Davis was not alone in being kept in the dark – ministers in various departments have been wrongly left out of Brexit planning done by their own civil servants.
Downing Street sends a not-very-subtle message in its choice of successors in the mini-reshuffle.
We offer social housing with traditional design and also saving our tenants around £500 a year on fuel bills. The Government should back this approach.
Gove is second, “Other” third. It is an astonishing turnaround for a man who three months ago was languishing on a mere two per cent.
“The one thing that is uncertain until we go into the June summit and engage with the EU is precisely what the contours of the trade deal will look like.”
The Housing Minister was being asked about Boris Johnson’s comments on Brexit, which were leaked earlier this week.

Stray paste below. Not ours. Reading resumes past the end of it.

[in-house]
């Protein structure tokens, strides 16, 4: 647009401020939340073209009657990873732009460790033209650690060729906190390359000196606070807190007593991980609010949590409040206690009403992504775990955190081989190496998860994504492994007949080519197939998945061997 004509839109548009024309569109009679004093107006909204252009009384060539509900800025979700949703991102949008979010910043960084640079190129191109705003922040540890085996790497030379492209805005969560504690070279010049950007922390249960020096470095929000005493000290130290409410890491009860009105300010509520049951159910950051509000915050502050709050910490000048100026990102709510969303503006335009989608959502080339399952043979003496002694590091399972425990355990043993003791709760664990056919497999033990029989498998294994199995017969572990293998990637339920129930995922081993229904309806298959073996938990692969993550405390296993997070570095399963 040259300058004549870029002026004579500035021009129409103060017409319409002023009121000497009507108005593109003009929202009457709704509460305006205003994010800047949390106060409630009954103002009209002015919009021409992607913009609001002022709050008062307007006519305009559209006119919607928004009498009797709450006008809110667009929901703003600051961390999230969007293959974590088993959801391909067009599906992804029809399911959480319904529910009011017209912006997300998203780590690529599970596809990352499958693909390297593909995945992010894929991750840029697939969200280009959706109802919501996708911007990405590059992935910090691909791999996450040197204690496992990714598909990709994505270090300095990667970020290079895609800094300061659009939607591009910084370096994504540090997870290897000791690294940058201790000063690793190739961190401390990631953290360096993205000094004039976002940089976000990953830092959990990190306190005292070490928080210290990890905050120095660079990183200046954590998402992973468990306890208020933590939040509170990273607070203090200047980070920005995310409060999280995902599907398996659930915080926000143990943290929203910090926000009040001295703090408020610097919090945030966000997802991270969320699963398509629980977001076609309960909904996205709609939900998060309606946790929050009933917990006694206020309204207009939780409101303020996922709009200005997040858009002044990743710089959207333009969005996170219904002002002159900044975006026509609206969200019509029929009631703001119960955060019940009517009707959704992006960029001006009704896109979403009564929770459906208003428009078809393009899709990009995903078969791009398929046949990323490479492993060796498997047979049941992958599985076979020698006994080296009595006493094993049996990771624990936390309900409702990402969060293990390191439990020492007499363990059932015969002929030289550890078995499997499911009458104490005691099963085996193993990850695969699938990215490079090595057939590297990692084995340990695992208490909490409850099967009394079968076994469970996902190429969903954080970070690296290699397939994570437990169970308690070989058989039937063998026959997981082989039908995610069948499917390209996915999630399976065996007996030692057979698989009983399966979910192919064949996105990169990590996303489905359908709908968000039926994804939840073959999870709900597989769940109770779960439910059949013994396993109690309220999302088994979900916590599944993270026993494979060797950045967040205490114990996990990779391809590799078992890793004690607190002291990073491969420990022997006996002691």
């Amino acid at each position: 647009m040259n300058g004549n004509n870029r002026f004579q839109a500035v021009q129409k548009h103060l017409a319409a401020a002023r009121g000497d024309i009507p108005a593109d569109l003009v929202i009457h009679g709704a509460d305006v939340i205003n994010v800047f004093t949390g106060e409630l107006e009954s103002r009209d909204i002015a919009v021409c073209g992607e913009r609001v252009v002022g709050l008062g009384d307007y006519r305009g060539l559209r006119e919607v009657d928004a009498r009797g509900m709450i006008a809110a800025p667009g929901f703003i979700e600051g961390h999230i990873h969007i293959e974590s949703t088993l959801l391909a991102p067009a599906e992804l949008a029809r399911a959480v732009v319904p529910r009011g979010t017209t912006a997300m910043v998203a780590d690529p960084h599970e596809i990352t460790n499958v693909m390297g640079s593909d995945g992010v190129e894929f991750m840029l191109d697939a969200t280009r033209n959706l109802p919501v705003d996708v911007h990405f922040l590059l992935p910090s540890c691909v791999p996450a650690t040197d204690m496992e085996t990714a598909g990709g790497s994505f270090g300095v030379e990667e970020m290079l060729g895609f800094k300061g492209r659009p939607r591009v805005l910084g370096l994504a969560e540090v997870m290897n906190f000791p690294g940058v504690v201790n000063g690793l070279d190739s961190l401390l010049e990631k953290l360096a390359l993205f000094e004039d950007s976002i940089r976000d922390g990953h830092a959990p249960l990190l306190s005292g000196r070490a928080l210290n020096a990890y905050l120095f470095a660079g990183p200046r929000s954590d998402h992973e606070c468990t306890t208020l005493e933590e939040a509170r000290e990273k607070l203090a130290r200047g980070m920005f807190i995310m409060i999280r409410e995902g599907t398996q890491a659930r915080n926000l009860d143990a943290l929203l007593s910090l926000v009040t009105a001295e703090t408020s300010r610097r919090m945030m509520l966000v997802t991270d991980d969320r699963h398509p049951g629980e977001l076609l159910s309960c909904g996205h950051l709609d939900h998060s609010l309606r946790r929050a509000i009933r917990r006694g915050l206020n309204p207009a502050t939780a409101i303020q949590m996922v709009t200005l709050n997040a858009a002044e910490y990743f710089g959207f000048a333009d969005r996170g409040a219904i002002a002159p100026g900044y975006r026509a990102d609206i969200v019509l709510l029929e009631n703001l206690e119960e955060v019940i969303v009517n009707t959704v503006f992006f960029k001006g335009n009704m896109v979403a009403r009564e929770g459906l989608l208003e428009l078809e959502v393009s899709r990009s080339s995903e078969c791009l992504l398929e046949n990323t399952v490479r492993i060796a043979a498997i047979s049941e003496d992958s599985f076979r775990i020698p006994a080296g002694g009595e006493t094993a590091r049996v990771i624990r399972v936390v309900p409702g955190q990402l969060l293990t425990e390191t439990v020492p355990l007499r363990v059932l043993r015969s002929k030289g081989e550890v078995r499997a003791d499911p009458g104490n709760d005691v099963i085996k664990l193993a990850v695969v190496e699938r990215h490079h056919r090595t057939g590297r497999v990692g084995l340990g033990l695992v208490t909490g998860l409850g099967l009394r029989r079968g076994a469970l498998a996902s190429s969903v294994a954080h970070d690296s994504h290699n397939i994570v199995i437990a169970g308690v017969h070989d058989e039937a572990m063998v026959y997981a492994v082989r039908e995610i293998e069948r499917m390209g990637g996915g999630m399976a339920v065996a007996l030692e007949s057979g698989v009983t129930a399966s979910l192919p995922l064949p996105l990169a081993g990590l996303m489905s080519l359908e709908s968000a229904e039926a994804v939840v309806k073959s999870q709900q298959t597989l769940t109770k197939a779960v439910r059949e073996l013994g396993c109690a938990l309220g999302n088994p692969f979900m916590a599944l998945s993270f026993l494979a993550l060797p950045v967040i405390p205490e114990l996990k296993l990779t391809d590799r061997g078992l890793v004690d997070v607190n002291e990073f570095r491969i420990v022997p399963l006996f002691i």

If, that is, you don’t count “Other”, which comes ahead of the Home Secretary but behind the two front-runners.
The survey went out as Javid replaced Rudd, and he has bounced up to become the only other person polled who gets into double figures.
A right to shared ownership would also be welcome. Boldness is needed to prevent a Corbyn Government.
It’s remarkable that the official public body that advises the Government on such issues seems not to have published a report on this topic since 2011.
The changes in the ratings of the top three are almost unchanged, another tribute to the consistency of the poll.
If she really is to “dedicate my premiership” to fixing housing growth and home ownership, she will need to throw a chunk of her caution to the winds.
Meanwhile, 51 per cent of respondents believe that Theresa May should resign as Party leader before the next election.
“Some of these forecasts and inherently uncertain… I think it is fair to say that some of these forecasts have proven wrong in the past.”
Respondents are much where they were a few weeks ago, for all the turmoil that has taken place since the reshuffle.